Hepatitis C symptoms are similar to those of hepatitis A and B, and include:
Temperature over 99.5
Feeling of extreme tiredness unrelated to duration or difficulty of work
Pale grayish or yellowish “clay-colored” stools
Failing or absent appetite
Aching, painful-to-touch joints or muscles
Jaundice, a yellowish color of the skin and whites of the eyes
Hepatitis is largely asymptomatic, one of the “silent” diseases. Hepatitis C, however, does produce both fatigue and jaundice is about 30 percent of those newly infected, with symptoms occurring anywhere from two to 24 weeks after exposure, either to a hepatitis C-infected individual or to blood from that person. Hepatitis C can also be transmitted via tattoo needles and working in a blood donor or plasma center.
Unfortunately, the symptoms of chronic hepatitis C often don’t appear until the infection has taken over the body – at which point some hepatitis C victims can anticipate developing chronic hepatitis C and inflammatory joint diseases. For example, those who received blood transfusions before 1992 are at significant risk of having contracted hepatitis C.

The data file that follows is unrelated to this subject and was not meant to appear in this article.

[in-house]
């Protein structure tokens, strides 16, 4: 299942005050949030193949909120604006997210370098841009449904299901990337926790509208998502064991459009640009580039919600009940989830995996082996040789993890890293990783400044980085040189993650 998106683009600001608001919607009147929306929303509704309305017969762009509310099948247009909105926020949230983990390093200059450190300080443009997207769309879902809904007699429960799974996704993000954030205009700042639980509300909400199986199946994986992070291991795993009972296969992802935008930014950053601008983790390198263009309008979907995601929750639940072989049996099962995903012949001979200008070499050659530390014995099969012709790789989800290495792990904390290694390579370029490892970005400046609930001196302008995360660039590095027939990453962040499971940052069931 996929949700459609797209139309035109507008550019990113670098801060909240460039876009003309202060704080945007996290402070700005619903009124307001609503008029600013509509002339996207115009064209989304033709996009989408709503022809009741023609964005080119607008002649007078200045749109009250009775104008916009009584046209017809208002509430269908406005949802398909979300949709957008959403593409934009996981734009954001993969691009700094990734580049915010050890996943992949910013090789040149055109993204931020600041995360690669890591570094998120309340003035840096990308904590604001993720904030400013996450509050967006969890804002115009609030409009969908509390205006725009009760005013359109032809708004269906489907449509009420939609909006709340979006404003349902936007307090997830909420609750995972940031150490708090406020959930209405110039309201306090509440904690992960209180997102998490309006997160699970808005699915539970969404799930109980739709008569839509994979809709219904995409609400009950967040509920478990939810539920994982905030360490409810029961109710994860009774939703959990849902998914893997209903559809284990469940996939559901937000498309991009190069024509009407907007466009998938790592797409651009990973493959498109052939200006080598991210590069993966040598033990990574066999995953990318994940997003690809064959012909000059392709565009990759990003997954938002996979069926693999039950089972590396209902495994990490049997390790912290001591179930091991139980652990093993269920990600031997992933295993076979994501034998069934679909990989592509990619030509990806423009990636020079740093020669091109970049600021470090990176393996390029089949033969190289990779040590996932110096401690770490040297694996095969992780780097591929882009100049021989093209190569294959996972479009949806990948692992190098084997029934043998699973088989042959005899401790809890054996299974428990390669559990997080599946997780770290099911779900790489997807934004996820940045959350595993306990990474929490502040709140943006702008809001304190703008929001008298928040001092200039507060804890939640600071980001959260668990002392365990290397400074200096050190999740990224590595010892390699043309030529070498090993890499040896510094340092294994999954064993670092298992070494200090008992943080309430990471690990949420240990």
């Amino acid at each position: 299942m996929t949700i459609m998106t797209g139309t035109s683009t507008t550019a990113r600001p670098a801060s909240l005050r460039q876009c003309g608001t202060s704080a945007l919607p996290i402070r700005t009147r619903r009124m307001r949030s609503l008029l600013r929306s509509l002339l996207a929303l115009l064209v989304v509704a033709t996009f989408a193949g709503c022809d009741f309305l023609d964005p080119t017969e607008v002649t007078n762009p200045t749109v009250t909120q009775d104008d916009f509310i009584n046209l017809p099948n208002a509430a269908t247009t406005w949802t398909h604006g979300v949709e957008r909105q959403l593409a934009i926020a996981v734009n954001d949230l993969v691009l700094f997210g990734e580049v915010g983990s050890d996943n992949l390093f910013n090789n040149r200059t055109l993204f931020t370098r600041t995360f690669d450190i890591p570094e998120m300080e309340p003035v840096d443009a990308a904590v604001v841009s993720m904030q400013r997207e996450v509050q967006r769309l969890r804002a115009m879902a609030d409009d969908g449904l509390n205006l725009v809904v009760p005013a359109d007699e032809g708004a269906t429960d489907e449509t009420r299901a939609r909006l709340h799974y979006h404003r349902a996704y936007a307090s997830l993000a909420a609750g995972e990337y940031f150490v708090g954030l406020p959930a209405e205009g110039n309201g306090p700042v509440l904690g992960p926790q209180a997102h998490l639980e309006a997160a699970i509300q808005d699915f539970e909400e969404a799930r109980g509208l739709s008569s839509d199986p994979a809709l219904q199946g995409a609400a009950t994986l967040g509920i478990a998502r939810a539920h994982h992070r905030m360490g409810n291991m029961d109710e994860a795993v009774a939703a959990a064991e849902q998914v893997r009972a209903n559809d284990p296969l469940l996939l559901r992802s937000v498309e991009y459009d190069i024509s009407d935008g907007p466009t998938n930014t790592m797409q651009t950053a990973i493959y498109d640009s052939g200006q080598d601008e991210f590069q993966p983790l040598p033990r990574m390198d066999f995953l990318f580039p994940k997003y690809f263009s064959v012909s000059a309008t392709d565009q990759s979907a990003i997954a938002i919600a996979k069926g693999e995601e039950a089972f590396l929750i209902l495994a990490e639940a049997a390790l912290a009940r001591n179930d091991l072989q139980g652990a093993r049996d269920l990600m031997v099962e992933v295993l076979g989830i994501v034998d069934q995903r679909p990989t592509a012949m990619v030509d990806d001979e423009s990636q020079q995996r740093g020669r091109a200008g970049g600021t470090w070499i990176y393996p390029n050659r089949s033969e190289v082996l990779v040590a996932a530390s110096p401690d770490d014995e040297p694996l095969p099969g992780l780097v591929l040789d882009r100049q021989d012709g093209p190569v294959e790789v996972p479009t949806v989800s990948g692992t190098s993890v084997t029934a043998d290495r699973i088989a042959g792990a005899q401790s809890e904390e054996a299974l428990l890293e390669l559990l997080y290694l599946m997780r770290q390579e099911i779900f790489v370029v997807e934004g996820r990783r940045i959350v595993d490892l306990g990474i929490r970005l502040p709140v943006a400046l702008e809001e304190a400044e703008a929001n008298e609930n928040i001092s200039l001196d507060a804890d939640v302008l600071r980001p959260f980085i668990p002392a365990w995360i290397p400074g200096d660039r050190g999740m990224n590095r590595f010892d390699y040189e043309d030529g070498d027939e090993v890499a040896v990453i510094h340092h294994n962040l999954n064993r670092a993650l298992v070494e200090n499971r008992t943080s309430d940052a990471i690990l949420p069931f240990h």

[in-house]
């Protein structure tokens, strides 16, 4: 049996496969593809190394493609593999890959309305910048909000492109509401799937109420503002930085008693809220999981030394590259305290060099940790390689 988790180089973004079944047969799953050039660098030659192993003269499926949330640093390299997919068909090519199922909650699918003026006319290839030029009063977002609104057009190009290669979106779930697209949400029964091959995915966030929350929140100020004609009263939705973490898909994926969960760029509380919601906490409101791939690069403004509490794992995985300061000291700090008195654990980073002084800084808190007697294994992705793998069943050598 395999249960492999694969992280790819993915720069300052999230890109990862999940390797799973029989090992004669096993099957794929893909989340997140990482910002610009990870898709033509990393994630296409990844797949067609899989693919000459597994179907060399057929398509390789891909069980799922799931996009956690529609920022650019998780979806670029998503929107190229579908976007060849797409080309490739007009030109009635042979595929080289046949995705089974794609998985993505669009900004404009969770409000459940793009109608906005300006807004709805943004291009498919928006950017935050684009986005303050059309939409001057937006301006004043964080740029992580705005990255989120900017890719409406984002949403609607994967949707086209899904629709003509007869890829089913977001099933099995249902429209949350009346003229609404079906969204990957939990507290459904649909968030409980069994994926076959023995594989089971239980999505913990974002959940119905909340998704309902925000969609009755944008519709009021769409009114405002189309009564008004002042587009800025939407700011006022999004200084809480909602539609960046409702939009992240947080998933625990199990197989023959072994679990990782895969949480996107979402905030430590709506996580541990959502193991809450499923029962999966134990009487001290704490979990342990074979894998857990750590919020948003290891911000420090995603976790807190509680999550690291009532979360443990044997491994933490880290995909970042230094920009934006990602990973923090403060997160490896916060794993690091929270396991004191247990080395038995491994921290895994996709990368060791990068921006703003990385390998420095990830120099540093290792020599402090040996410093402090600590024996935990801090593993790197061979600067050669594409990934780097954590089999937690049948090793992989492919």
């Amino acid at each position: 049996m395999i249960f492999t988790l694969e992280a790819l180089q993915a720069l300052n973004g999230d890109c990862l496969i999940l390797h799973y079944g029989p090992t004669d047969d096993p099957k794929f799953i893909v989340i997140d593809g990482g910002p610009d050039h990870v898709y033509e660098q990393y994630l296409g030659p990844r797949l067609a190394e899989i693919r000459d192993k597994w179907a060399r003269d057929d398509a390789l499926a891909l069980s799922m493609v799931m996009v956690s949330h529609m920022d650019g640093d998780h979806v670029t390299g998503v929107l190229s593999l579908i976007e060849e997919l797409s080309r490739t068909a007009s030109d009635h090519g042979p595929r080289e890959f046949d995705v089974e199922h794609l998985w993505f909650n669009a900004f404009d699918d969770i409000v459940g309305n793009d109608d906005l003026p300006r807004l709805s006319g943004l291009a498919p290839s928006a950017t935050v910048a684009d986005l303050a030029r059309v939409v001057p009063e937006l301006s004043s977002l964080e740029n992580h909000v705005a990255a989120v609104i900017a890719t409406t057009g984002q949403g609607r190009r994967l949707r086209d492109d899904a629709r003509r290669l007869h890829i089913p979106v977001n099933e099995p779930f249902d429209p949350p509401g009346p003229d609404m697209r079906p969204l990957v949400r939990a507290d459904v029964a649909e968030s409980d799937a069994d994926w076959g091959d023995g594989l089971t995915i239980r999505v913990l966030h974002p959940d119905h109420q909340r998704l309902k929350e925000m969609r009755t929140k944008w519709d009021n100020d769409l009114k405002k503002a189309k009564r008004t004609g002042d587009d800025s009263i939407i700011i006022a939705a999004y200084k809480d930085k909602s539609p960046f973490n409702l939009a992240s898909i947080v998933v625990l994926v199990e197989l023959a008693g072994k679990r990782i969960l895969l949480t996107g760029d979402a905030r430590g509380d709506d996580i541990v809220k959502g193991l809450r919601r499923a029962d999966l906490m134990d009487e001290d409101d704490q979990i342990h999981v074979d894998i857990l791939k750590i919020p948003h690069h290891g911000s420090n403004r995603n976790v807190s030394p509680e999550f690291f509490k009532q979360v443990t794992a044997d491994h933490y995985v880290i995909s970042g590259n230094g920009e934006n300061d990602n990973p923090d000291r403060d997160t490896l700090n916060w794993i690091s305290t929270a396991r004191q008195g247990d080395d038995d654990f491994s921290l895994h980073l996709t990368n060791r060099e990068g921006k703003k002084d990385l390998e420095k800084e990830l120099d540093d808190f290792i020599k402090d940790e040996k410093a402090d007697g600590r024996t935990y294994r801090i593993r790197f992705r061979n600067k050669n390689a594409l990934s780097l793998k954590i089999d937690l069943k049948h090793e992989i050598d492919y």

There are no cures, but victims of chronic hepatitis C can set up a regimen of self-care that relieves hepatitis C symptoms and also helps mitigate the symptoms of any doctor-recommended hepatitis C medications. These are:
Drinking more fluids, and substituting milk or juice for water when nausea prevents eating
Eating small meals or snacks as opposed to regular meals
Avoiding extremely fatty, salty or sugary foods
Avoiding caffeine, tobacco and other stimulants to alleviate medication-induced insomnia
Taking hepatitis C medications before bed, so that sufferers sleep through side effects
Sleeping in a cool, dark, quiet room
Exercising early in the morning or afternoon, but not in the eight hours before bedtime
A recent study shows the gradual degradation of the liver from untreated hepatitis C to occur at a rate of about 5 percent per year. This means that, after 20 years, victims are at high risk of developing life-threatening complications like hepatic hydrothorax (pleural effusions) and bacterial peritonitis.